Both of the boiler systems above are called “vented” systems. Because of this vent pie, they are open to atmospheric pressure and operate as “low pressure” systems. They both call for cold water from a cold tank stored, generally, in the roof space. Because they are low pressure, sometimes the flow from the taps etc is not as great as one might like and pumps can be introduced, both for the domestic hot water and the heating, to give greater flow.

Unvented System

The unvented system operates purely from mains water. The principles of heating are the same, but because everything is under the pressure of the mains water, flow rates are much better…Many safety devices are built into this system to accommodate for the greater pressure and expansion of the water. Although a small tank may be found in the loft for venting and feeding your central heating, No cold water storage tank is necessary.

Hot water cylinder capacity varies between 25 gallons to 50 gallons for normal domestic supply, with the larger being enough to supply an average family for a day. Most cylinders are made from thin copper and you should make sure your cylinder is well lagged to prevent heat loss. Pre-lagged cylinders are available, which are coated with foamed polyurethane.

Thermal Store System

A revolutionary new concept (British development) which reverses the indirect principle detailed above. The boiler heats the water and sends it to a cylinder, and then on to the central heating. On its way it heats, in the cylinder, via a very efficient heat exchanger, the mains fed water for the taps. An integral feed and expansion tank can be incorporated on top of the main tank. This system is so efficient; a thermostatic (cold/hot) mixer valve is built into the pipe work before the hot reaches the taps or shower. For the two part tank to be viable, the system must be installed at the highest possible level in the house, however it can be installed with the feed tank separately installed in the loft. This system is now available with its own dedicated boiler allowing the central heating to be switched off in summer. The ultimate in combination systems.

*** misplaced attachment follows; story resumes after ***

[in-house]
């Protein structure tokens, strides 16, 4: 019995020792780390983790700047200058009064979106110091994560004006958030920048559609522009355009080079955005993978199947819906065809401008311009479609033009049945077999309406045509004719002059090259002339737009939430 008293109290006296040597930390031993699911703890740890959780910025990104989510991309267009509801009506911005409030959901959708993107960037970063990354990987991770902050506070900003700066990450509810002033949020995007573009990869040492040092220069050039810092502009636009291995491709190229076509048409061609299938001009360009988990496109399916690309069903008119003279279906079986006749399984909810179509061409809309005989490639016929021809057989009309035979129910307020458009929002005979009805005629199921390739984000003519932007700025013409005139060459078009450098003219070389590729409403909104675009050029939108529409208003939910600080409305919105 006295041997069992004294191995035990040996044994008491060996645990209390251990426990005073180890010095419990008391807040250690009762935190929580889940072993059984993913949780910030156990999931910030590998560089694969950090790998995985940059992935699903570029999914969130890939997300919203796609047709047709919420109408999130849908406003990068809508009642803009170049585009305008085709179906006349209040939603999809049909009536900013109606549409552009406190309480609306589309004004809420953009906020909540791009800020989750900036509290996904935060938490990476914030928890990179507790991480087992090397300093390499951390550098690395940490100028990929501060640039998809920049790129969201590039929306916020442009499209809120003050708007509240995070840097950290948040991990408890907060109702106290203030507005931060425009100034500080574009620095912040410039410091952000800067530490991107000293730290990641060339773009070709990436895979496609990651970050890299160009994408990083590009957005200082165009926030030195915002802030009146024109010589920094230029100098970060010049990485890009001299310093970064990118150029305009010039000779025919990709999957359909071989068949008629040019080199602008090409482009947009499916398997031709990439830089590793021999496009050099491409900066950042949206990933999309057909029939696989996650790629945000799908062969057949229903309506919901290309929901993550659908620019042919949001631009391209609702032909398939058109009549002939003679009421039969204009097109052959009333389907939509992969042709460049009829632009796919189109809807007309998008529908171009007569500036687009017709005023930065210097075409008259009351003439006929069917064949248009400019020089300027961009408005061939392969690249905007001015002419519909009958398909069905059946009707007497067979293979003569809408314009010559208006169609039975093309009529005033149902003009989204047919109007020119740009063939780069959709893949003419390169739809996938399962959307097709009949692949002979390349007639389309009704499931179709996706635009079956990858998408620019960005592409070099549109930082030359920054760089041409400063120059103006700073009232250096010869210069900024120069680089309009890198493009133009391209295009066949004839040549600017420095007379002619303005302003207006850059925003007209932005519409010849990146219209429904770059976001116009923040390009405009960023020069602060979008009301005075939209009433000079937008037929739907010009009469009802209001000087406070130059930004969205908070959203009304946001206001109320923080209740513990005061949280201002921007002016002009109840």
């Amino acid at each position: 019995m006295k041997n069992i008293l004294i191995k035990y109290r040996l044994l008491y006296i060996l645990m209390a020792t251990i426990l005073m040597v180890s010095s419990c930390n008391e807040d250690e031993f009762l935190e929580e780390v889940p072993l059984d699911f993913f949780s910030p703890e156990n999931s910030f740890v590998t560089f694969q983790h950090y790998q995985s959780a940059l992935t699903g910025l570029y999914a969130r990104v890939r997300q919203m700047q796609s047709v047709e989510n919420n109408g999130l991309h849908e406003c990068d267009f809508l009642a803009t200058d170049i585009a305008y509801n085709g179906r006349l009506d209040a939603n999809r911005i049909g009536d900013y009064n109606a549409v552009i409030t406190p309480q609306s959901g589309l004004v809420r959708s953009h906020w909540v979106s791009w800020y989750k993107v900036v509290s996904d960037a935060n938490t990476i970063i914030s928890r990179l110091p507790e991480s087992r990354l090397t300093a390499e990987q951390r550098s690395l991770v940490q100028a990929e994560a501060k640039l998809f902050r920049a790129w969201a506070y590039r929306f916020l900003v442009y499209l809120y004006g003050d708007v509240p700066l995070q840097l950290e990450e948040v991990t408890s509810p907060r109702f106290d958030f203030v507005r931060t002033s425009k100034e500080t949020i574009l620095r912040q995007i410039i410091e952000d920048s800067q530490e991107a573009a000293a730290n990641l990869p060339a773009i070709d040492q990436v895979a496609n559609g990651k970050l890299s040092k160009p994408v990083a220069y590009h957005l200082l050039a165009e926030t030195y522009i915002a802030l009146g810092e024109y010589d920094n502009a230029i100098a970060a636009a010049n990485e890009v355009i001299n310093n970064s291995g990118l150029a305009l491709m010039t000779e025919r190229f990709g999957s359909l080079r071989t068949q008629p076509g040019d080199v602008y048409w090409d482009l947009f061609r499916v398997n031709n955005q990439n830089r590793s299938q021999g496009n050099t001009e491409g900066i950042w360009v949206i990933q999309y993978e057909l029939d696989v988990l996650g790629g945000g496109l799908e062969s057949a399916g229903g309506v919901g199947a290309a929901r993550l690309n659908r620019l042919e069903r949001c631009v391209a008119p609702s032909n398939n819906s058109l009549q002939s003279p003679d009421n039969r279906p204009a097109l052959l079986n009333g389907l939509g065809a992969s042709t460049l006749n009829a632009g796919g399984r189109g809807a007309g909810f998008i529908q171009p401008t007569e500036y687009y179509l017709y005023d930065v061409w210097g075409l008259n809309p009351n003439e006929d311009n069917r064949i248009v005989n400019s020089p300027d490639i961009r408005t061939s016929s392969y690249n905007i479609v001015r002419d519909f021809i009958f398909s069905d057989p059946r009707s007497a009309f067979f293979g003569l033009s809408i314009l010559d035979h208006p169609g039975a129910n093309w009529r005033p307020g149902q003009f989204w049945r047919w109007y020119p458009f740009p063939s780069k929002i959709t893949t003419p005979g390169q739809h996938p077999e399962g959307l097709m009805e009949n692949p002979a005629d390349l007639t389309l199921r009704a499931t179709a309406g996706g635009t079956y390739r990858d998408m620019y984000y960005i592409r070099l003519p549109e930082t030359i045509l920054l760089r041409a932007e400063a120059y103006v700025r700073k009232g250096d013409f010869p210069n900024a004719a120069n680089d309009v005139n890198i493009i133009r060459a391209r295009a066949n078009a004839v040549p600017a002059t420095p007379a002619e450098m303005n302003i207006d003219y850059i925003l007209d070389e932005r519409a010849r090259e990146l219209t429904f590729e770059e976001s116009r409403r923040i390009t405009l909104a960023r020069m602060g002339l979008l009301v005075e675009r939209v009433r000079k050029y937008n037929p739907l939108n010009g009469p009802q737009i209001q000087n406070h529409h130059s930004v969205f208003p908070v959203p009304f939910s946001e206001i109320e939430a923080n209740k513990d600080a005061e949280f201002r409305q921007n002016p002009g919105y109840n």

Single Point Water Heater

Single point water heaters come in both gas and electricity “flavour” and are sited, generally, next to the point they serve. In the case of an electric heater (an electric shower is an example) they must be wired to the mains via an isolating switch. A heater up to 3kw can be plugged into an ordinary 13 amp socket, but that socket must not be in reach of the water outlet. Above 3kw, the heater must be wired directly to the fuse box with a double pole isolating switch in the circuit. In the kitchen, this switch may be wall mounted, again, out of reach from the sink, but in the bathroom it must either be a cord operated switch on the ceiling, or an isolating switch outside the room. Differing cable sizes are needed for differently rated heater and checks should be made for the particular heater you wish to install.
Single point gas heaters of the old “Ascot” type are based on a thermostat sensing the arrival of cold water into its reservoir when water is asked for from a tap. As soon as the tap is open, fresh cold water comes in to replace that being drawn from the tap. This triggers the ignition of the burners which heat the water. The hot water rises to the top and is available immediately.

Multi Point Water Heater (Including combination boilers)

The most common of these is a combination boiler. These heaters operate on the same principle as above, but can serve many points (taps, washing machine, etc) as well as, in the case of a combination boiler, supplying the hot water for a central heating systems. An ordinary multi point heater will only supply water to the domestic water system but can be installed in conjunction with an ordinary central heating boiler.

A combination boiler combines the functions of a central heating boiler and an instantaneous multi point water heater, giving priority to the supply of domestic hot water. Combination boilers can be direct or indirect in much the same way as the cylinders above, using calorifiers (heat producers) to heat water passing through them.